WEST PALM BEACH (CBSMiami/AP) — Palm Beach Zoo CEO Andrew Aiken’s voice quivered as he spoke about zookeeper Stacey Konwiser. She was killed by a Malayan tiger when she entered it’s pen.READ MORE: One Area To Watch In Atlantic Over Next Week
Aiken laid out a timeline of what happened — answering questions about why the tiger was tranquilized and not killed. Paramedics did not get to her for 17 minutes, while waiting for the animal to pass out.
“So we are clear, if this were the last animal of its kind and a human life were in danger, we would kill the animal if it were the right decision,” Aiken explained.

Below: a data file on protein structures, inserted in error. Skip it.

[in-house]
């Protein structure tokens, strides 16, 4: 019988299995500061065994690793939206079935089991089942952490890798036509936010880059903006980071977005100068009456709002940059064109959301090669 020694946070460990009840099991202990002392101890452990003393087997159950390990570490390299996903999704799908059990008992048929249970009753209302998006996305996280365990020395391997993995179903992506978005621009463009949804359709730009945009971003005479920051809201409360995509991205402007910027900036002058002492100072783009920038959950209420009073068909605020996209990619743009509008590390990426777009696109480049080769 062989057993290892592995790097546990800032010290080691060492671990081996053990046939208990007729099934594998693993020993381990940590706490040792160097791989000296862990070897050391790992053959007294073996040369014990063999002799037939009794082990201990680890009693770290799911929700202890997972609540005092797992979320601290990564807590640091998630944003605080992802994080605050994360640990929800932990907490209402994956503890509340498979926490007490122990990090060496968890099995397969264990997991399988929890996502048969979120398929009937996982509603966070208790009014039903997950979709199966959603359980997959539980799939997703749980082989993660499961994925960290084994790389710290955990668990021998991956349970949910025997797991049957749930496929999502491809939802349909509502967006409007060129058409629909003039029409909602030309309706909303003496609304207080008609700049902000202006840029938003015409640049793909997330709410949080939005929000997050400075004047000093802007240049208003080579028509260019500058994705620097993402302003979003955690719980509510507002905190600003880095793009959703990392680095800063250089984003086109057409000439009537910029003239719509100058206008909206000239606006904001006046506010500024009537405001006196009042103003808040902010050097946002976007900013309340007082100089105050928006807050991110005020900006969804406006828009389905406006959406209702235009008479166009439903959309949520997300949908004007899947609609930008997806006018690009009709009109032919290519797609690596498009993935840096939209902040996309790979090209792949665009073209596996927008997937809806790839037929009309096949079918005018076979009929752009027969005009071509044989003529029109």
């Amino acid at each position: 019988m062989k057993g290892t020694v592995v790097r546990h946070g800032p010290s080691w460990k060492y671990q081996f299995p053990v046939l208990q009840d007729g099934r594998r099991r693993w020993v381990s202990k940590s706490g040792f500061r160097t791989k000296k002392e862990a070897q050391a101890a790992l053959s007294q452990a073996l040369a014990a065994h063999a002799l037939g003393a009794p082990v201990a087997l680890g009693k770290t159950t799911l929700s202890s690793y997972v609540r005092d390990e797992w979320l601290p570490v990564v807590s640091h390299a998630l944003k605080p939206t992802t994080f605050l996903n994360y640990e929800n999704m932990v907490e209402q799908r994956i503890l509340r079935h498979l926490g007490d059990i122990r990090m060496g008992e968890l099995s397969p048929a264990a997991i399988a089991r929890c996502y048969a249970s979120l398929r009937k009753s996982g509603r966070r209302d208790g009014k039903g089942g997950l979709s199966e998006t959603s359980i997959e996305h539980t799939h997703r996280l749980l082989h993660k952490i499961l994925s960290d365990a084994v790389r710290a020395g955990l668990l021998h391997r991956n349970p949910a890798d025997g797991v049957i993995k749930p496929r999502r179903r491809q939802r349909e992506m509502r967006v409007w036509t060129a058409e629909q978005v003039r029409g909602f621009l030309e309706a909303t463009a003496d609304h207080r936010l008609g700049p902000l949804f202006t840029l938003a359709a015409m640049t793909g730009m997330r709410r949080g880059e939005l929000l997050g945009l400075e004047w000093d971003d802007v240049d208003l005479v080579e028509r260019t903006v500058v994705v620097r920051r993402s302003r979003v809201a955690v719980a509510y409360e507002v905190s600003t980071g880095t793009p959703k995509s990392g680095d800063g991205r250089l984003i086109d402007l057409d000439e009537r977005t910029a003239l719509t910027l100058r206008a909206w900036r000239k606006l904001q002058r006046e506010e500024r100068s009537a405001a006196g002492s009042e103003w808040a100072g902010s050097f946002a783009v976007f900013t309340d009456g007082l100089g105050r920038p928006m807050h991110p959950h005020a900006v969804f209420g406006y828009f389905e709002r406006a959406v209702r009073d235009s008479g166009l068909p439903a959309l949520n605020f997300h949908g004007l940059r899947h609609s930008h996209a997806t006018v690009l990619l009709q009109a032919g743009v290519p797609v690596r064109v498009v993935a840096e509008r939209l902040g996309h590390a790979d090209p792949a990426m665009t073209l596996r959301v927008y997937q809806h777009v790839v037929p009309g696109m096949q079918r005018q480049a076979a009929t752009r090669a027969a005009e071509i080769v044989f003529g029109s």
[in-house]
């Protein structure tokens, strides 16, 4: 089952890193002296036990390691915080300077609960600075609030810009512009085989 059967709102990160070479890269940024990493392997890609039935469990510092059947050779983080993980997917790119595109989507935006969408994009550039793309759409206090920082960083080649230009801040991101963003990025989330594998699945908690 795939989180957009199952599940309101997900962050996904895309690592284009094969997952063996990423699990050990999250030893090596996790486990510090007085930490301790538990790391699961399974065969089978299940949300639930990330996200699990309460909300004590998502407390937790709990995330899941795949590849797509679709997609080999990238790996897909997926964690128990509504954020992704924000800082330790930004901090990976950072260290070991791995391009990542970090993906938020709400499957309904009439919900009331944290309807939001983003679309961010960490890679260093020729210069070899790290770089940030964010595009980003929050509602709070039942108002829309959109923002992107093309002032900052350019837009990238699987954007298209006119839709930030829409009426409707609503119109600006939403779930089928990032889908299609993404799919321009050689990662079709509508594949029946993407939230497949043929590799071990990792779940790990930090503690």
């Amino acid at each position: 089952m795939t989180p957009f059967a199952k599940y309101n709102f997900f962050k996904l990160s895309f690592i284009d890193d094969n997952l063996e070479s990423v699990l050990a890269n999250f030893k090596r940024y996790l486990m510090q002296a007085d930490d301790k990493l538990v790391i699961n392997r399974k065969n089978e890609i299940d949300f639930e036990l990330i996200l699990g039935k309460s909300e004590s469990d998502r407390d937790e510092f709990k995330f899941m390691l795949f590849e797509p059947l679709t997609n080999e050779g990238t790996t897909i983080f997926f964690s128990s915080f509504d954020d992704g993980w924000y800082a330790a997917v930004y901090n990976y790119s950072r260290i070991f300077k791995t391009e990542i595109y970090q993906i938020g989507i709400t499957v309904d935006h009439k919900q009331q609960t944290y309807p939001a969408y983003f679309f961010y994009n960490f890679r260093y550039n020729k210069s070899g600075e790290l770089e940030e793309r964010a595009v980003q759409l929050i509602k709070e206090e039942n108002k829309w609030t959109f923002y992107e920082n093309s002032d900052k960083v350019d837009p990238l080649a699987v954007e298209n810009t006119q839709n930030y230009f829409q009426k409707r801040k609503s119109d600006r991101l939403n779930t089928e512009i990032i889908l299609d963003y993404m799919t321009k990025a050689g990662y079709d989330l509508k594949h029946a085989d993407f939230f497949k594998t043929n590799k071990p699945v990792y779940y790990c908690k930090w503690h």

The guiding factor, he said, was safety.READ MORE: Teen Sister Of Officer Yandy Chirino's Accused Killer Taken Into Custody
“The animal was within inches of Stacey’s body, including her head. And was “prey guarding,” which is a protective position tigers will assume over prey in the wild,” Aiken said. “If we were to shoot at the animal there was a chance we may hit Stacey.”
The enclosure itself made it more dangerous to use a bullet because it’s made of concrete and steel.
“We were concerned that if the shot missed, for example if the animal moved, or if the shot when through the animal, the projectile could ricochet and hit Stacey or someone else.”
Officials also said that Konwiser was filling in for another employee who called in sick that day.MORE NEWS: Miami Weather: Brief Downpours Possible Sunday Before Drier Air Works Its Way In
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